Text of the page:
k) Cost-Plus

An agreed lump-sum profit is added to HTR calculated using rates for each category of timekeeper that are set according to the actual cost of their time to the firm. 

3. Flat Fees

a) Fixed Fees

Instead of HTR, lawyer and client can negotiate a fixed fee for a particular matter or task or for all work in a particular subject area.

b) Unit Pricing

This variant of the fixed fee assigns a fixed fee to each stage of a transaction or proceedings. 

c) Retainers

Under a retainer arrangement, the law firm agrees to provide particular services during a specified period for an agreed fee. 

d) Percentage Fees

Charging a fee is calculated as a percentage of the value of the transaction or lawsuit.

4. Value billing

a) Contingent Fees

Contingent fees could be used in any situation where lawyer and client are able to agree upon (i) the goal that must be achieved to trigger the contingent payment obligation; and (ii) the consequences that will flow from such achievement. 

b) Success Fees or Bonuses

This arrangement involves the negotiation of incentive payments that will be added to fees otherwise payable (often discounted HTR) upon the achievement of specified goals. For example, closing a transaction or settling a lawsuit within a particular time period or on particular terms could lead to success fees or bonuses. 

c) Result-Based Billing

Closing a transaction might result in a bonus while failing to close would yield only a greatly-reduced break-up fee. Alternatively, a percentage or lump-sum premium could be added to standard HTR where the transaction closes, while a similar amount is deducted if it does not.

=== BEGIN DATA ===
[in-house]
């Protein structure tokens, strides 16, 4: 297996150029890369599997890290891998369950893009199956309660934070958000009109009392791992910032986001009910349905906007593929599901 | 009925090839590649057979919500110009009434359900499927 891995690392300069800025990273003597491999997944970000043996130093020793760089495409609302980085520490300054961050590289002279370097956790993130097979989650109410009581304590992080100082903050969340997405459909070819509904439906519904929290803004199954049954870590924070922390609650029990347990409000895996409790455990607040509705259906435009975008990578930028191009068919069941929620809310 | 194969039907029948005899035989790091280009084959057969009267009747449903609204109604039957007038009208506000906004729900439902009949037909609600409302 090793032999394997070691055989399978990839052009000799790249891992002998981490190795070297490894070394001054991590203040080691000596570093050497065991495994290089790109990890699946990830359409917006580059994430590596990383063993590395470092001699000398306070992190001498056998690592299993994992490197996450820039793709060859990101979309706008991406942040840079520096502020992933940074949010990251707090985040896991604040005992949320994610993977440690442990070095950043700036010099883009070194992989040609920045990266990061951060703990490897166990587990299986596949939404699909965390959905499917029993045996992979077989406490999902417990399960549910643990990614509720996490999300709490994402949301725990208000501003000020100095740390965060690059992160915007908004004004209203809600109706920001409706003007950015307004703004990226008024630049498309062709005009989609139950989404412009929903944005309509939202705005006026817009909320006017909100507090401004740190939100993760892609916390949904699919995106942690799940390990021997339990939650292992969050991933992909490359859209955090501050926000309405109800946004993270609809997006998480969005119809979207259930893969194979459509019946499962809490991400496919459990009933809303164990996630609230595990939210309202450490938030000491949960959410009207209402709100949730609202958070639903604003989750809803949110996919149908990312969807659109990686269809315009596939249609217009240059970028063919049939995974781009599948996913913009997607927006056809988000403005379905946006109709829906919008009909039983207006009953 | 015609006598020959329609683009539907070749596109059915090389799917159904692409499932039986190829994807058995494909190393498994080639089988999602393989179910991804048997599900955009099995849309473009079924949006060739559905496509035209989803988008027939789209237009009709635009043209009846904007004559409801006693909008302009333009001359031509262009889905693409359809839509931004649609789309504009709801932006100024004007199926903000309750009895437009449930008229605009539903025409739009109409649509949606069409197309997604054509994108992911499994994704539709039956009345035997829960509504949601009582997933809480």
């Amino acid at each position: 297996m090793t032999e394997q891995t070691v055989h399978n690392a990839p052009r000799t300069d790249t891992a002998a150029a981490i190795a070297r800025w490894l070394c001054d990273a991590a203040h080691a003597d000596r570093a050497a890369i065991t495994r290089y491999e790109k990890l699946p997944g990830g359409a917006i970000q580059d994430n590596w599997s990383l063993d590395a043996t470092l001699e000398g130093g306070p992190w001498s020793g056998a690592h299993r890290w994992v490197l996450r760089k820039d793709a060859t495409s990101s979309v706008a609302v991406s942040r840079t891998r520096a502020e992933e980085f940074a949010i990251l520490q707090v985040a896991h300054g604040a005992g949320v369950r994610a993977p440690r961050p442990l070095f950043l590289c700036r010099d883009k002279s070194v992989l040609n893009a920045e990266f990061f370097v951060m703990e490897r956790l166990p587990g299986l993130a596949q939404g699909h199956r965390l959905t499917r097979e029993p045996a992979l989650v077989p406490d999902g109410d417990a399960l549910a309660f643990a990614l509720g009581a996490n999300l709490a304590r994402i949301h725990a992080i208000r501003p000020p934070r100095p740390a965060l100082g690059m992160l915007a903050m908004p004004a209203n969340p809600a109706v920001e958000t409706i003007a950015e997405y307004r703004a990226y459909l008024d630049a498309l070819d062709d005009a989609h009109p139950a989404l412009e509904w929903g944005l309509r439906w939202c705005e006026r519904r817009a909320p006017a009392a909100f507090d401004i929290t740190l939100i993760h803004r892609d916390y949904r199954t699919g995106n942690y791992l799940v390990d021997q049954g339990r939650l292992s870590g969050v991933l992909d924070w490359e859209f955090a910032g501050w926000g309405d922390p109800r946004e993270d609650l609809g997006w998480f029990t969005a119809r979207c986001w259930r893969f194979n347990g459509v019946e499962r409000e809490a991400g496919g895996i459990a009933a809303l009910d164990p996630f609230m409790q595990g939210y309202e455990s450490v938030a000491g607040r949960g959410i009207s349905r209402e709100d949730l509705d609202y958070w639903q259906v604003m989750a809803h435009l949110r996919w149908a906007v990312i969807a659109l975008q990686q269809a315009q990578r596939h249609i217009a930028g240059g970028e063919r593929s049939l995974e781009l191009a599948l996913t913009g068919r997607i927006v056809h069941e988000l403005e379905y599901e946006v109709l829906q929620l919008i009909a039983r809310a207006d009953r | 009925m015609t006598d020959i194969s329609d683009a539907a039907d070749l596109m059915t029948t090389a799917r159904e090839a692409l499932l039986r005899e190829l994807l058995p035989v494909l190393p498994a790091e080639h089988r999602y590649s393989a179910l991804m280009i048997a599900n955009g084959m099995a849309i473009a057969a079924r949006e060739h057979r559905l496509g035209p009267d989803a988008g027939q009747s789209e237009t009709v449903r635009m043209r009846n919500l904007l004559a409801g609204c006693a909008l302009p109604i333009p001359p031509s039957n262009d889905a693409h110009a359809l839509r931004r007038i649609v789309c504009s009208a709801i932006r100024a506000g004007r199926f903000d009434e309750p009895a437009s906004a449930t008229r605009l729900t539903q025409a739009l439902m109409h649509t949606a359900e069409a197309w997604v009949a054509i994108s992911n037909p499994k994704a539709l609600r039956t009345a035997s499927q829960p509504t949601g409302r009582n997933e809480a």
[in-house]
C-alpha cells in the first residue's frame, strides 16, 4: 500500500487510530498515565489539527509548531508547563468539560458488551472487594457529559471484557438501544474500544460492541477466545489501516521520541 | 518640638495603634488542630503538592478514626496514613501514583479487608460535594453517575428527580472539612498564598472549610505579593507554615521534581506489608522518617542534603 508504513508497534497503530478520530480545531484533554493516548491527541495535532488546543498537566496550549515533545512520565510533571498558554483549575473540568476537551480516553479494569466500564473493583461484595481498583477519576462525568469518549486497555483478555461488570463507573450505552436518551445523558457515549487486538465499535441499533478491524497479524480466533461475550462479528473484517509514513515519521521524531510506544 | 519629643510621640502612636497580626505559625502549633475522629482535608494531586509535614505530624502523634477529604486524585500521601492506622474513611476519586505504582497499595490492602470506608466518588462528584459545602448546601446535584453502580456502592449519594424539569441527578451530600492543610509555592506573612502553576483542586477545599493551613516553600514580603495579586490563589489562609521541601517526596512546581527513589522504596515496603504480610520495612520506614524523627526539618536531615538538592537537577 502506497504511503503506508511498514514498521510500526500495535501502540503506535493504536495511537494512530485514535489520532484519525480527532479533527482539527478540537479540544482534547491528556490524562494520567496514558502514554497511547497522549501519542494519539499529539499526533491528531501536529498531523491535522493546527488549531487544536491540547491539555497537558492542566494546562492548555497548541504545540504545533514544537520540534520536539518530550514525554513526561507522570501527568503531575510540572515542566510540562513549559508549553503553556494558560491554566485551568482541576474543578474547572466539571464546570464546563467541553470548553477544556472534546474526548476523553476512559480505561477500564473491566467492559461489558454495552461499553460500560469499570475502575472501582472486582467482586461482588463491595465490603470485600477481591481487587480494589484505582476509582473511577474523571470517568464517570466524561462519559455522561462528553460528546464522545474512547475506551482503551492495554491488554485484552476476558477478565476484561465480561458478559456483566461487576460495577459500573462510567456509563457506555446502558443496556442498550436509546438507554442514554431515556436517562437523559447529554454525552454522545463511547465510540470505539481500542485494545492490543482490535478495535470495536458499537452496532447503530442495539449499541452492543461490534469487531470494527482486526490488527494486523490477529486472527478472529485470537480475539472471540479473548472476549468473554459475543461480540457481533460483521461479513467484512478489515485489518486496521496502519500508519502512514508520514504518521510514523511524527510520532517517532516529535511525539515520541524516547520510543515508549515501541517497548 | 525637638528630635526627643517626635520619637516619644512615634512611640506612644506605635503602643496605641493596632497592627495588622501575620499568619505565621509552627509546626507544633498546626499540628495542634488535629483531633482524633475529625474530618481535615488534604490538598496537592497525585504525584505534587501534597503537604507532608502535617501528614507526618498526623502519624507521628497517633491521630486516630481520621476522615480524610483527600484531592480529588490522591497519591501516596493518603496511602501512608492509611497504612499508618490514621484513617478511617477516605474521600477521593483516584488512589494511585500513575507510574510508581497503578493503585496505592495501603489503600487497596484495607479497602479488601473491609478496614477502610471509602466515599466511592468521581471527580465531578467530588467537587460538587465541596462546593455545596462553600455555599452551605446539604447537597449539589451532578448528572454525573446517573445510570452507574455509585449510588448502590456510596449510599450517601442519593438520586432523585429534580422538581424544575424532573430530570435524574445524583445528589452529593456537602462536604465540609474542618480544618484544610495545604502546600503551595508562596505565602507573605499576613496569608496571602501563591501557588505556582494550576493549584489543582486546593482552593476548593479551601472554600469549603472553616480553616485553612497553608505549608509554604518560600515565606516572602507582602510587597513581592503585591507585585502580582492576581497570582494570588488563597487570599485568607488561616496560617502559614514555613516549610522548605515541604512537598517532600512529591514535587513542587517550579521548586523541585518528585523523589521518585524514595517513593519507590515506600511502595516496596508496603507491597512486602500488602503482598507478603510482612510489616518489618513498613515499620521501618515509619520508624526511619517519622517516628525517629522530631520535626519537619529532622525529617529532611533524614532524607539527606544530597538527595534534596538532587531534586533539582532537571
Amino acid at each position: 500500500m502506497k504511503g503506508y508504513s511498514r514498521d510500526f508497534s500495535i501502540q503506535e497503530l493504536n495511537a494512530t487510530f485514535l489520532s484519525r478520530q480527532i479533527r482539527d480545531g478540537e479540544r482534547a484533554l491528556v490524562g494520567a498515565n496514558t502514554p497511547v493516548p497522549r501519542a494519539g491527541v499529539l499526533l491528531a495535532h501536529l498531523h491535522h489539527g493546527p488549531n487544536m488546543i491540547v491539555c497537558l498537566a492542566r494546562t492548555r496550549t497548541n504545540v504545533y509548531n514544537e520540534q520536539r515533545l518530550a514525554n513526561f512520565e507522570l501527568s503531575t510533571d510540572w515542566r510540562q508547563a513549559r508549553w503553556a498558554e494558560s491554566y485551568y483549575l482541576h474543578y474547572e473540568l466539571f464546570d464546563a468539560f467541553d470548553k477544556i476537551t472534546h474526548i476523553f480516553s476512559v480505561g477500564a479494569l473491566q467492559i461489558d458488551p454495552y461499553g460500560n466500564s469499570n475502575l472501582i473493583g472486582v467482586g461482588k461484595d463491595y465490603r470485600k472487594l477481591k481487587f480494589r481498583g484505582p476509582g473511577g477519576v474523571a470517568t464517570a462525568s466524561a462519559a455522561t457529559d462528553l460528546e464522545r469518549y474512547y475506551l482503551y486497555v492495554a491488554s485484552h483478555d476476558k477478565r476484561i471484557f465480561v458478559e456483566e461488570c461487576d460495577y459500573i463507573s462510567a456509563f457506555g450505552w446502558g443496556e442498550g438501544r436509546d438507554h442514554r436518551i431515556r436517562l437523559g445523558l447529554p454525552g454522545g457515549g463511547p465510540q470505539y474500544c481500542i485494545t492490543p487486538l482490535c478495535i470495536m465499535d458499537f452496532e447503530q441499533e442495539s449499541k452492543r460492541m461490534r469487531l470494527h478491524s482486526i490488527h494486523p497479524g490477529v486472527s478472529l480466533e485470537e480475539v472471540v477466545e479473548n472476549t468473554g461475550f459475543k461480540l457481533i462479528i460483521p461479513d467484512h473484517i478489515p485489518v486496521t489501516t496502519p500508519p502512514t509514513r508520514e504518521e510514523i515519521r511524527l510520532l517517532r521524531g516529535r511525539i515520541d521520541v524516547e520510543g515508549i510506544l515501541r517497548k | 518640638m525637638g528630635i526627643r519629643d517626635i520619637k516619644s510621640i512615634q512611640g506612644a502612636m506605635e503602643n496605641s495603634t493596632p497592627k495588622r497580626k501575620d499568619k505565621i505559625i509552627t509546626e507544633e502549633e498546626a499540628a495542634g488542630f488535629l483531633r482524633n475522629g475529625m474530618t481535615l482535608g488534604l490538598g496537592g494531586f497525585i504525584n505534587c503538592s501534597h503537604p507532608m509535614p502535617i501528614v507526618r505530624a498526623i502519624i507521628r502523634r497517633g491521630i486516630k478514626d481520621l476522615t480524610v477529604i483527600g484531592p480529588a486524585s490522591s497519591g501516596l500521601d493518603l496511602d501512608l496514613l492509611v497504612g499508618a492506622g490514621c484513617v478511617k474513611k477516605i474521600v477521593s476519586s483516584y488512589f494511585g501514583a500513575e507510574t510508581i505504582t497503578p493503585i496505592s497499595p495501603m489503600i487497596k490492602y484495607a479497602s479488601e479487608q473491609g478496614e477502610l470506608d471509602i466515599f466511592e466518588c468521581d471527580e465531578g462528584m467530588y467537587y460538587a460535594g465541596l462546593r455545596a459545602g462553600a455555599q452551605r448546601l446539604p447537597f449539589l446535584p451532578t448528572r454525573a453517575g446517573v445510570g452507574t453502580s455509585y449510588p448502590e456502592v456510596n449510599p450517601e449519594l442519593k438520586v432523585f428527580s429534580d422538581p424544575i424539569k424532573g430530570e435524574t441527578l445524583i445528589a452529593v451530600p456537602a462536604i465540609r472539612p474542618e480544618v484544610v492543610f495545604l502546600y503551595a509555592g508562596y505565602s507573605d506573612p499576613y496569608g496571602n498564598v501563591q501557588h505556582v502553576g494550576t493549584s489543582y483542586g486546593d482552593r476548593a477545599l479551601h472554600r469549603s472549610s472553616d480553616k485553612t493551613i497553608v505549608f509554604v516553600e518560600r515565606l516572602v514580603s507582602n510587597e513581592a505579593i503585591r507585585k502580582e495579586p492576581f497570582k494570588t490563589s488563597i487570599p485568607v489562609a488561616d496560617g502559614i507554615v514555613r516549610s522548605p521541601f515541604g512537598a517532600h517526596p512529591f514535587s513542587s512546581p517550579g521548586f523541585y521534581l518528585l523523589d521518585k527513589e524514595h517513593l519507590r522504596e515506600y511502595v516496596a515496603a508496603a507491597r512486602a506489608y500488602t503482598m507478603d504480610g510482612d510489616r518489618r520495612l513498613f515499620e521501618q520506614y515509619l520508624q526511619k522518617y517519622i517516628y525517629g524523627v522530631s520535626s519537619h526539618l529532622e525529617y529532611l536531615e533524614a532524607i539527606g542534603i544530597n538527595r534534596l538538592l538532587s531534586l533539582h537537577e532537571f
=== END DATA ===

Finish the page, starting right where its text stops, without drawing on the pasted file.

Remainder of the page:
d) Min-Max

In this variation, a pre-set range of compensation is established, with the ultimate payment falling at a point within the range measured either by achievement of various results, by the client’s discretion, or by end-of-matter negotiation. 

5. Others

a) Investments in Clients

It is becoming increasingly common, especially with emerging or startup companies, for lawyers to acquire equity in clients in lieu of fees or on top of fees. Stock ownership obviously creates a broad incentive for lawyers to contribute to the overall success of their clients. The opportunity to invest in a client in an initial or early financing round may also persuade a law firm to discount its HTR or accept a relatively low fixed fee for start-up work. 

b) Teaming Arrangements

Particularly for clients with large staffs of inside counsel focused on specialized practice areas, teaming arrangements between inside and outside counsel are common. 

c) Loaned or Seconded Lawyers

Another alternative to HTR is an arrangement whereby the law firm “loans” a lawyer to the client for a particular period at a set daily or monthly fee (usually at a substantial discount from HTR to reflect the non-cash benefits the firm receives in the form of training, client bonding or access, and perhaps reduced costs). Less commonly, a client may second one of its lawyers to the law firm to function as one of the firm’s regular lawyers for a specified period. 

d) Unbundling

Using contract lawyers or secondment services may be less expensive to the client than having basic legal research, document management, public record searches and the like provided by the law firm.

Bui Tien Long (Rudy)